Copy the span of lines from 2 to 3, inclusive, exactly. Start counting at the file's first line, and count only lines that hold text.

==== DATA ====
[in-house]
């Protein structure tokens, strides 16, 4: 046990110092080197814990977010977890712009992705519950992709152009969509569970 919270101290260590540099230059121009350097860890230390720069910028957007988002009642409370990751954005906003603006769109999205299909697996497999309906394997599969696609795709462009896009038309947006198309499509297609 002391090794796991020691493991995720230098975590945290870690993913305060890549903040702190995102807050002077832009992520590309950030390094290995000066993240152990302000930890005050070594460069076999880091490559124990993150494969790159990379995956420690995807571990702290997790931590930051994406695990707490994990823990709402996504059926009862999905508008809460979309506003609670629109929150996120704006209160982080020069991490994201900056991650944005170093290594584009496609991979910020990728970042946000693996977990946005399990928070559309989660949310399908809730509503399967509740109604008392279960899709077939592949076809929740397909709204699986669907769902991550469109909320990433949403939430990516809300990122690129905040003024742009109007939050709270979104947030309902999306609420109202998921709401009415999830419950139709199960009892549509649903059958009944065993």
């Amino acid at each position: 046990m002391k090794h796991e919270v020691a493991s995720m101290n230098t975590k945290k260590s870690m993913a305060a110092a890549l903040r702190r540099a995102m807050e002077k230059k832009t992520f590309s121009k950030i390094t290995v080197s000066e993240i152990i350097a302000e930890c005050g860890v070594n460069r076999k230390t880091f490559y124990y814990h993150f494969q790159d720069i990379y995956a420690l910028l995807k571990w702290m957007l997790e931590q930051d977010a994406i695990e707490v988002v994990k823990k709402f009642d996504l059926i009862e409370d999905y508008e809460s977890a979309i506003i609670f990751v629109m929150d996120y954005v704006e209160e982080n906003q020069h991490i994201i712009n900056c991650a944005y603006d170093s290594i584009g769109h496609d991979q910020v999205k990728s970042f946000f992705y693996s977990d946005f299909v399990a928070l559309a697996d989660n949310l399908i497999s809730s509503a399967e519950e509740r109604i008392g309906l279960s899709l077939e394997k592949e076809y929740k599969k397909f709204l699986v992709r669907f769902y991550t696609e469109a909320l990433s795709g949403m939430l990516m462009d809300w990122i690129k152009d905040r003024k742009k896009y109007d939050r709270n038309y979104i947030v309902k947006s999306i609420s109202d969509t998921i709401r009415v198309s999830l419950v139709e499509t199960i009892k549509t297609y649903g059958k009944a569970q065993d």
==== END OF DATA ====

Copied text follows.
């Protein structure tokens, strides 16, 4: 046990110092080197814990977010977890712009992705519950992709152009969509569970 919270101290260590540099230059121009350097860890230390720069910028957007988002009642409370990751954005906003603006769109999205299909697996497999309906394997599969696609795709462009896009038309947006198309499509297609 002391090794796991020691493991995720230098975590945290870690993913305060890549903040702190995102807050002077832009992520590309950030390094290995000066993240152990302000930890005050070594460069076999880091490559124990993150494969790159990379995956420690995807571990702290997790931590930051994406695990707490994990823990709402996504059926009862999905508008809460979309506003609670629109929150996120704006209160982080020069991490994201900056991650944005170093290594584009496609991979910020990728970042946000693996977990946005399990928070559309989660949310399908809730509503399967509740109604008392279960899709077939592949076809929740397909709204699986669907769902991550469109909320990433949403939430990516809300990122690129905040003024742009109007939050709270979104947030309902999306609420109202998921709401009415999830419950139709199960009892549509649903059958009944065993």
């Amino acid at each position: 046990m002391k090794h796991e919270v020691a493991s995720m101290n230098t975590k945290k260590s870690m993913a305060a110092a890549l903040r702190r540099a995102m807050e002077k230059k832009t992520f590309s121009k950030i390094t290995v080197s000066e993240i152990i350097a302000e930890c005050g860890v070594n460069r076999k230390t880091f490559y124990y814990h993150f494969q790159d720069i990379y995956a420690l910028l995807k571990w702290m957007l997790e931590q930051d977010a994406i695990e707490v988002v994990k823990k709402f009642d996504l059926i009862e409370d999905y508008e809460s977890a979309i506003i609670f990751v629109m929150d996120y954005v704006e209160e982080n906003q020069h991490i994201i712009n900056c991650a944005y603006d170093s290594i584009g769109h496609d991979q910020v999205k990728s970042f946000f992705y693996s977990d946005f299909v399990a928070l559309a697996d989660n949310l399908i497999s809730s509503a399967e519950e509740r109604i008392g309906l279960s899709l077939e394997k592949e076809y929740k599969k397909f709204l699986v992709r669907f769902y991550t696609e469109a909320l990433s795709g949403m939430l990516m462009d809300w990122i690129k152009d905040r003024k742009k896009y109007d939050r709270n038309y979104i947030v309902k947006s999306i609420s109202d969509t998921i709401r009415v198309s999830l419950v139709e499509t199960i009892k549509t297609y649903g059958k009944a569970q065993d």